Why record labels still squirm

Song-swapping Web site faces shutdown, but court case only buys time for industry to adapt.

A court ruling this week threatens the Internet's most popular music-sharing site with shutdown at midnight tonight, yet experts say the case is only a wakeup call in a much larger conflict: the entertainment industry's struggle to adapt to the wired digital era.

The Internet has been reshaping American industries in recent years, moving through banking, investing, and retailing, to name a few.

Now, it's entertainment's turn, and there are signs aplenty that the industry's legal victory over Napster Inc. won't end the spread of mouse-click piracy.

"A huge collision is going on," says Shane Ham, a New Economy analyst for the Progressive Policy Institute in Washington. And, he adds, "this collision has not been headed off by this court decision. It is just the first step in a very big battle."

A federal court this week ordered Napster to stop enabling the trading of copyrighted material from the major music labels, including A&M Records, Sony Music Entertainment Inc., BMG Music, and others.

Napster, based in San Mateo, Calif., argued that it does not violate copyrights, because its Web site does not officially distribute music, and its users do so for personal, not commercial, use.

US district Judge Marilyn Hall Patel soundly rejected that argument, and called for the site to clamp down on the practice by midnight tonight. Napster will appeal, and a full trial is set for later. Many wonder if the profitless startup can survive the legal fight.

Whatever Napster's future, though, the threat posed to the entertainment industry by the Internet's ability to copy and distribute artistic material is expanding daily, say analysts.

"Napster is just the first alarm bell," warned Peter Chernin, president of News Corp. and Fox Entertainment, in a speech this week to the Center for National Policy in Washington. "A growing number of powerful programs ... do exactly the same thing in a variety of different media."

The entertainment industry's mushrooming challenge is evident on a number of fronts. In recent days, the Motion Picture Association of America and others have sued Scour.com for doing to movies what Napster has done to music.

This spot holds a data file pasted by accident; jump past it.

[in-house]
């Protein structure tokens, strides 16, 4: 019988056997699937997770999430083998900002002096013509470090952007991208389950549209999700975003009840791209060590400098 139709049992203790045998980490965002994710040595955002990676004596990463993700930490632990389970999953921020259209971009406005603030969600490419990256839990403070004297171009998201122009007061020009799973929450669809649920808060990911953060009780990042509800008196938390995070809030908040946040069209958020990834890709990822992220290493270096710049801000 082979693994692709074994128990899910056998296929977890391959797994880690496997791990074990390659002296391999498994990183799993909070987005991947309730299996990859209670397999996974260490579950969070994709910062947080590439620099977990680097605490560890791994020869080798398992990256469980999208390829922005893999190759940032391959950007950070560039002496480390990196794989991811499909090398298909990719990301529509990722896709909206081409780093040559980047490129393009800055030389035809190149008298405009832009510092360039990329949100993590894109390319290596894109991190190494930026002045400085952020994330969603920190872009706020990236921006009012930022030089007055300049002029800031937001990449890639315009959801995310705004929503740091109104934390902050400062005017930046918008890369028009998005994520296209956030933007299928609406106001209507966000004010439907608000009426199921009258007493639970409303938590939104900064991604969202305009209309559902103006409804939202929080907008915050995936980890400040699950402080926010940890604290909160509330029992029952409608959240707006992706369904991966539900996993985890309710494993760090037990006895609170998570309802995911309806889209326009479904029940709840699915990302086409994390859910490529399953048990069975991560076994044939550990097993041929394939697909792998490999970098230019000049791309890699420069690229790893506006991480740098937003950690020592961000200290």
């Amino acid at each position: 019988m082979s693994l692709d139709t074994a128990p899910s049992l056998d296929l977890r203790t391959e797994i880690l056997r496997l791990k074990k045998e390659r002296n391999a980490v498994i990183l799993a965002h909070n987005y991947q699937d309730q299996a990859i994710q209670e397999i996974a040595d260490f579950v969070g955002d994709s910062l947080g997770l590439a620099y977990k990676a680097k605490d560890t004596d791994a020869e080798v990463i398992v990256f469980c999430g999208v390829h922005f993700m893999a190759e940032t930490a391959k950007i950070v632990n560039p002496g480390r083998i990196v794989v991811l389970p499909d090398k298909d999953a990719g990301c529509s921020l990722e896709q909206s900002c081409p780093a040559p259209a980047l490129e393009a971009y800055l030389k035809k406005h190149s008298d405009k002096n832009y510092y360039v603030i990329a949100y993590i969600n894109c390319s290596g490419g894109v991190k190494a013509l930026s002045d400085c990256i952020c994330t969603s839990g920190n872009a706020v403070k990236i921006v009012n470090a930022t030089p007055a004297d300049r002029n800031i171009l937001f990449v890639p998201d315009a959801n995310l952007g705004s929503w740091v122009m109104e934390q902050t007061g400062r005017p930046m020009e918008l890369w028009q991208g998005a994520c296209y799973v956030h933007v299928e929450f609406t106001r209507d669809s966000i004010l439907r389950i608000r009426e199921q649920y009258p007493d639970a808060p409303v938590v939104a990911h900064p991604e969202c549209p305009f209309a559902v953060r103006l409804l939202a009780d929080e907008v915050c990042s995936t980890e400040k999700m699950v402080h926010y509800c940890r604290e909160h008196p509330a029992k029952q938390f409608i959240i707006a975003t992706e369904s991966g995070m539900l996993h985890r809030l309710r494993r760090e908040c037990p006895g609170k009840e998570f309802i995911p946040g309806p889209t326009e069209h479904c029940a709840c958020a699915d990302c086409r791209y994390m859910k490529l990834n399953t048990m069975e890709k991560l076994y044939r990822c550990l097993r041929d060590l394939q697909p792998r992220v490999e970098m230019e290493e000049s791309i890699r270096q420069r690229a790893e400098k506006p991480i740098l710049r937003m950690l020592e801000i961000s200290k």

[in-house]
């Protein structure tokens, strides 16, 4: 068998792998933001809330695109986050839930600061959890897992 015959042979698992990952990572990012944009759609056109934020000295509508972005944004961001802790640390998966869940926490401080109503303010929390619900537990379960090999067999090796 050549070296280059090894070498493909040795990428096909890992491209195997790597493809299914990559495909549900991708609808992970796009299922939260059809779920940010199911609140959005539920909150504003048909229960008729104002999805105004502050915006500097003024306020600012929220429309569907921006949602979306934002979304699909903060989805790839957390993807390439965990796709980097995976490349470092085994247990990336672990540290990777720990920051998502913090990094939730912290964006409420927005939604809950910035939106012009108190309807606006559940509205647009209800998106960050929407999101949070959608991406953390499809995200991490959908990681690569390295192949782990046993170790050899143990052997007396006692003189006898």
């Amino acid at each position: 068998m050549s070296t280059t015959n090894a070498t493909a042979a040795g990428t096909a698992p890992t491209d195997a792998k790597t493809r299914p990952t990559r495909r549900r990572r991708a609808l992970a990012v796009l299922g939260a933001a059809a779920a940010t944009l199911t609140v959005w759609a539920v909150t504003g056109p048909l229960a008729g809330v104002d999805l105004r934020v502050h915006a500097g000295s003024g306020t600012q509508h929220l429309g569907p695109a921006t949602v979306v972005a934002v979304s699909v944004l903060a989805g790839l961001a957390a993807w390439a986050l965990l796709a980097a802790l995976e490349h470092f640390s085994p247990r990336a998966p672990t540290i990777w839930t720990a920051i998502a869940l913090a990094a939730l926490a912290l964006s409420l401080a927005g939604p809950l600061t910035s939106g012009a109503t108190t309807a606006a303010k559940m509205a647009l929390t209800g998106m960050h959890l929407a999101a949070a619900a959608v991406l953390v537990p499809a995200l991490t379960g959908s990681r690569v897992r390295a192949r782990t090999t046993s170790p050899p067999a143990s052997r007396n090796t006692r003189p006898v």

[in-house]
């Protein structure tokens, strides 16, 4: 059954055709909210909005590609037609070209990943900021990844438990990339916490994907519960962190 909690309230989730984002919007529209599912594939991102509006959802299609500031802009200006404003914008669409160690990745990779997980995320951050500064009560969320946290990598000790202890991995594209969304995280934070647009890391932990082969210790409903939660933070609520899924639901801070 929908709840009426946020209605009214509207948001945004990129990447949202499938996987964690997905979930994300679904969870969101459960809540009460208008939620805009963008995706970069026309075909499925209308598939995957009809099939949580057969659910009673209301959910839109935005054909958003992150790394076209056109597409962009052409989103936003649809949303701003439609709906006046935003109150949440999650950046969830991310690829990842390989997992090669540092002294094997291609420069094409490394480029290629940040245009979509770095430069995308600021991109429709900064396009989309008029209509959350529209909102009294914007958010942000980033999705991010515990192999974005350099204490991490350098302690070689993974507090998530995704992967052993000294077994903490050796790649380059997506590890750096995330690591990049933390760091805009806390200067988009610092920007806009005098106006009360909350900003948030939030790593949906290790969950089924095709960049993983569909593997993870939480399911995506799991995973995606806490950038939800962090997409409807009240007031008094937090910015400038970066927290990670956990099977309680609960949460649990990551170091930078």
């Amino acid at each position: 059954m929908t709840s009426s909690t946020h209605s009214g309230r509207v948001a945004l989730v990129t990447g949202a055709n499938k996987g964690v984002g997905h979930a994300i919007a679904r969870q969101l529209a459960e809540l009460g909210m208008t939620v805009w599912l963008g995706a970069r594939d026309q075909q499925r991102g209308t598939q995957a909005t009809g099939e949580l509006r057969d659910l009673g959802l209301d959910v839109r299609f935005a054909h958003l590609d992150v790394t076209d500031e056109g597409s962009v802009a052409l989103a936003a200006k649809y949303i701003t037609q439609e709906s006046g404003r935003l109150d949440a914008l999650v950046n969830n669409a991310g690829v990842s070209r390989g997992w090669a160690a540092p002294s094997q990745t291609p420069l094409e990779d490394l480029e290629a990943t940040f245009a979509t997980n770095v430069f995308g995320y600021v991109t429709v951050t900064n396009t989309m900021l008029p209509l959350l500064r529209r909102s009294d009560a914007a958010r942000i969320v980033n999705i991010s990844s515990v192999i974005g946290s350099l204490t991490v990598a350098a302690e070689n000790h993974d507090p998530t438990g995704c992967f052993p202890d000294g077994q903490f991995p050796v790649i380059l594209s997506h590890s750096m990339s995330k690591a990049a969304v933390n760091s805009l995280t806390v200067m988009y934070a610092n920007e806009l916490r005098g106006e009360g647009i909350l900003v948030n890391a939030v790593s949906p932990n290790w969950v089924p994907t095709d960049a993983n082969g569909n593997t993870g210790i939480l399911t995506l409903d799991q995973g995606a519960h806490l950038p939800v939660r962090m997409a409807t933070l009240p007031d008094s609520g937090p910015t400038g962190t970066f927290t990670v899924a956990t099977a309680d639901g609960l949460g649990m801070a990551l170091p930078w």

While free downloading of movies is far less popular than music at this stage because of the greater downloading capacity it requires, no one doubts that as the bandwidth capacity of computer Internet connections expands, so will the ability to pirate movies.

The digital world is also beginning to rattle the book business. This week, novelist Stephen King leapfrogged the traditional publishing model by taking his latest work directly online.

The software industry, too, feels a growing threat from pirates who crack the codes of popular computer games and make them available for free. And as evidence of the seemingly endless allure of breaking digital barriers, a Norwegian teenager has sparked a lawsuit by cracking the encryption code for digital video discs, enabling piracy just as DVD movies are gaining popularity.

The entertainment industry itself has a tradition of reacting slowly and with hostility to technological innovations, say experts, pointing to industry's dire predictions when audio cassettes and VCRs were introduced.

And in developing new ways to distribute music digitally over the Internet, the industry has been "way behind on this stuff," says Martyn Collins, director of legal affairs for Noir Records.

But the recording industry is on the move now, with big labels beginning to introduce music that can be downloaded directly via the Internet and played through computer speakers - at a cost or only for limited sampling.

The industry has also launched what it calls a Secure Digital Music Initiative, aimed at developing encrypted digital music that would be protected from unauthorized use.

Still, some believe that whatever the industry does, the toothpaste is out of the tube and controlling copyrighted material on the Internet is impossible.

Already in the wings, software like Freenet and Gnutella make free exchange of digital music possible and legal pursuit much harder. These pieces of free software are not run through any central Internet server, nor is there any corporate entity for the music industry to go after. Both follow a long Internet tradition whereby people develop software and, essentially, throw it up on the Net for anyone to use or improve upon.

Mr. Ham of the Progressive Policy Institute predicts that applications like Freenet and Gnutella will appeal only to a small cadre of Internet experts because they are more difficult to use.

He suggests the entertainment industry will learn to accept a low level of pirating with such applications and focus on keeping larger, more user-friendly sites like Napster out of business.

But succeeding in the courts will only be part of the battle, analysts predict.

Some industry leaders, like Chernin, are already calling on Congress to rewrite the Digital Millennium Copyright Act passed just two years ago to strengthen copyright protection on the Net.

Whatever is done in law or the courts, the industry's main problem may be sociological. The generation of Americans that is growing up digital and making most use of services like Napster is accustomed to obtaining free material over the Internet. Changing that mind-set, Ham says, may be the toughest challenge of all.

(c) Copyright 2000. The Christian Science Publishing Society

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